Project 21 - Sounding


Caro McCaw / Vicki Smith / Andrew Hornblow
An Urban Dream Brokerage Project
22 September – 15 October 2017
165 George Street
Property Partner: NKI Trust

Sounding investigated the connections between noise pollution, whales and dolphins living off the coast of Dunedin. Using sound and social engagement Sounding helped navigate the problems Otago’s sea mammals are facing.

The public in Dunedin were invited to explore two interactive exhibitions in spaces in George Street and the H D Skinner Annex Gallery at Otago Museum, and to join workshops, performances and discussion events.

Ever wondered how a whale communicates? Enrol in a workshop to help assemble electronically enhanced umbrellas that respond with sound when entering Dunedin’s wi-fi ‘oceans’. Join a life-sized whale performance troupe, and join the project at the Museum opening (30 September) and the Vogel Street Party October 14, or come along and watch.

Sounding sought to help us better understand our marine mammals’ aural environment, echo-location, and sonic disruption in Otago’s oceans. It was a call to action for better management and research into the connections between noise pollution and the whales and dolphins of New Zealand. Parallels were made between land-based and ocean-based communication spaces that we can’t see. 

Sounding was the fourth Urban Dream Brokerage Dunedin Gig City commission, a commission programme that supports engaging and innovative data-rich arts and culture projects utilising digital technology in Dunedin city. Sounding was also funded by the Dunedin City Council, Creative New Zealand and supported by Otago Museum, Otago University and Otago Polytechnic.

Sounding was created by Dunedin’s Caro McCaw, West Coast artist Vicki Smith, and Taranaki ‘Internet of things’ enthusiast Andrew Hornblow. Together they worked with Otago University whale researcher Professor Liz Slooten, sound artist Leyton Glen, the Otago Museum team, Otago University Marine Scientists and design students from Otago Polytechnic. The performances were choreographed by artist Katrina Thomson.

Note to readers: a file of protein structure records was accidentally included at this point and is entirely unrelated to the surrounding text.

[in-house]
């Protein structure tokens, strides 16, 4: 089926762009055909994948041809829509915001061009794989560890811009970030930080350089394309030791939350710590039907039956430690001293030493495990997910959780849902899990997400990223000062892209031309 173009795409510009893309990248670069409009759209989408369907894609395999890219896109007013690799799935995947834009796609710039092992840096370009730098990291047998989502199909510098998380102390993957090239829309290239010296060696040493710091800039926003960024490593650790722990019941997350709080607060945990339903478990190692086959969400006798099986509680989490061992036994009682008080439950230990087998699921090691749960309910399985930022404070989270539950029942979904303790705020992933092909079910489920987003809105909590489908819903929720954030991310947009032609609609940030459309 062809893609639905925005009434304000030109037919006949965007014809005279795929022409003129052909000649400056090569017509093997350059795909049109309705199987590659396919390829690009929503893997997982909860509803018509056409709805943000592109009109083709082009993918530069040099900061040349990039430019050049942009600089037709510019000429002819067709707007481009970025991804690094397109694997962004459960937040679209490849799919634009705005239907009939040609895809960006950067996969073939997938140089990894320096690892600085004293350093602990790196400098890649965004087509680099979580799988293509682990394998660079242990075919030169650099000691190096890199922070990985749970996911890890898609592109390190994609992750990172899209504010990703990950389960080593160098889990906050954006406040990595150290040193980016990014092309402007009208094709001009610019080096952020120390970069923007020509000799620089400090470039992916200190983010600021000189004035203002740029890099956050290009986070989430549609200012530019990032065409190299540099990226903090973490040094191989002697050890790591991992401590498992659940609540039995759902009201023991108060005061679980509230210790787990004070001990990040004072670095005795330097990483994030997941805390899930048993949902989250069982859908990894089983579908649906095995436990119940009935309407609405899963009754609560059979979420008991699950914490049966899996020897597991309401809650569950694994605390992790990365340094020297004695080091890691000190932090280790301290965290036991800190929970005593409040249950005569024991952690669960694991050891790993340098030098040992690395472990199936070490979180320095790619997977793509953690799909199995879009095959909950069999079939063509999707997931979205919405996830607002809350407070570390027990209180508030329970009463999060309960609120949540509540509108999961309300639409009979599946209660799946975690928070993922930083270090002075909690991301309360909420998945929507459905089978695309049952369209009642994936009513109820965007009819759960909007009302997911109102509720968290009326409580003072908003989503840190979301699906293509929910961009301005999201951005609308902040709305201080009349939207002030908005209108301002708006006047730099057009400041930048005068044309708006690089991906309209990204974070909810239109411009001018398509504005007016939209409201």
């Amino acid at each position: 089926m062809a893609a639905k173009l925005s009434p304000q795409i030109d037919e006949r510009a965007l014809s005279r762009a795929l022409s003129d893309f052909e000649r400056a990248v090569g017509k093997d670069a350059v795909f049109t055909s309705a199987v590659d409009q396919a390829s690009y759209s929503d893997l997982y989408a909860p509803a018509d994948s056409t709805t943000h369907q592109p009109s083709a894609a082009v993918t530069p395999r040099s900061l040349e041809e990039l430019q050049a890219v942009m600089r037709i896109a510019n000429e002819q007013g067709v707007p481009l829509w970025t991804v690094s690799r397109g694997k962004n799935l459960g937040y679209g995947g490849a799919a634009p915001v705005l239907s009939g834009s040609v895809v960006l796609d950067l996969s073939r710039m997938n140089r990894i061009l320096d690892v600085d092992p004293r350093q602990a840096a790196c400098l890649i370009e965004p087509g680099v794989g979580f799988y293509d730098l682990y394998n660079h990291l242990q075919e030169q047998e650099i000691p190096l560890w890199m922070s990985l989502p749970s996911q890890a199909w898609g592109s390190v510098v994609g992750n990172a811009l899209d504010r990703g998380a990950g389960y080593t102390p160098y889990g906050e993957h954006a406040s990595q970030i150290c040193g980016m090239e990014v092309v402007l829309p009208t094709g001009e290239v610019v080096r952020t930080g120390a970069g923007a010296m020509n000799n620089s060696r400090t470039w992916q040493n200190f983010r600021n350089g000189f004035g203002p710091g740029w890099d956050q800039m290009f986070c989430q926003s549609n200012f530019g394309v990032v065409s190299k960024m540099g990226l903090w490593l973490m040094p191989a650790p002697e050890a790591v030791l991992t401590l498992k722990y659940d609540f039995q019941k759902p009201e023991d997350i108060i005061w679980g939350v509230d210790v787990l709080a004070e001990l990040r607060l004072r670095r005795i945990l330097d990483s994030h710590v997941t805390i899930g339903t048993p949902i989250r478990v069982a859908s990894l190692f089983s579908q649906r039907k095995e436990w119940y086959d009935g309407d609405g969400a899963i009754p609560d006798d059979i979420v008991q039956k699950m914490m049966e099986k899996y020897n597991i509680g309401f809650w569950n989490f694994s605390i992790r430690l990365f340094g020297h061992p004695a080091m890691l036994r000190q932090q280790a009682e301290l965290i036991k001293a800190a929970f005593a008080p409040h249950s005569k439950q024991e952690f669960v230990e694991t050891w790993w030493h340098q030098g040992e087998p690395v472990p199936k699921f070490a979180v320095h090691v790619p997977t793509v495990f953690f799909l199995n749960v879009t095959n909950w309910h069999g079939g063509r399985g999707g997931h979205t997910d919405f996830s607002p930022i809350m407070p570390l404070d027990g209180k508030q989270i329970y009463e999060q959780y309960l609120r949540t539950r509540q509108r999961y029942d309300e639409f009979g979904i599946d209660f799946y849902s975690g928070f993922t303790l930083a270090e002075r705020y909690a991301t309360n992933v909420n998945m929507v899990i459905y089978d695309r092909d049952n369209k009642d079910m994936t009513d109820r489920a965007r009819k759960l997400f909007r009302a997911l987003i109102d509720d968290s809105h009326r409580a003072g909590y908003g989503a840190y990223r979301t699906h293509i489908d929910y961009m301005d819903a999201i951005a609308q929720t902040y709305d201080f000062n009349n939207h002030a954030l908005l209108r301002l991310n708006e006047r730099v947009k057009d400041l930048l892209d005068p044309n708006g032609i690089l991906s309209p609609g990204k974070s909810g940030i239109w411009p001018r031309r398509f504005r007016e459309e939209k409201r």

Events which took place:


Join a workshop. Working umbrellas respond with sound whenever they enter into one of Dunedin’s wi-fi ‘oceans’!

Registration details:

Register to participate in pop-up whale performances

Volunteer whales are needed for public performances.

Find Out More: Symposium

Saturday 7 October: Otago Museum’s Hutton Theatre

10am‒12.30pm: Hear from artists, scientists, and museum professionals about their varied work with our whales 

Film Screening Sonic Seas:  1pm, followed by panel discussion 2pm

Saturday 14 and Sunday 15 October: Tours of Otago Museum’s Marine Gallery

Help whale and dolphin research

The NZ Whale and Dolphin Trust conduct research into the connections between whale strandings and oil exploration using sound. Sounding is collecting donations to support research, or donate directly at Whale Dolphin Trust.

Media: 'Sounds like a Problem': Otago Daily Times video and story on Sounding

'Wi-fi oceans to wash': Stuff story on Sounding in Dunedin

Images: Justin Spiers 

Kate Schrader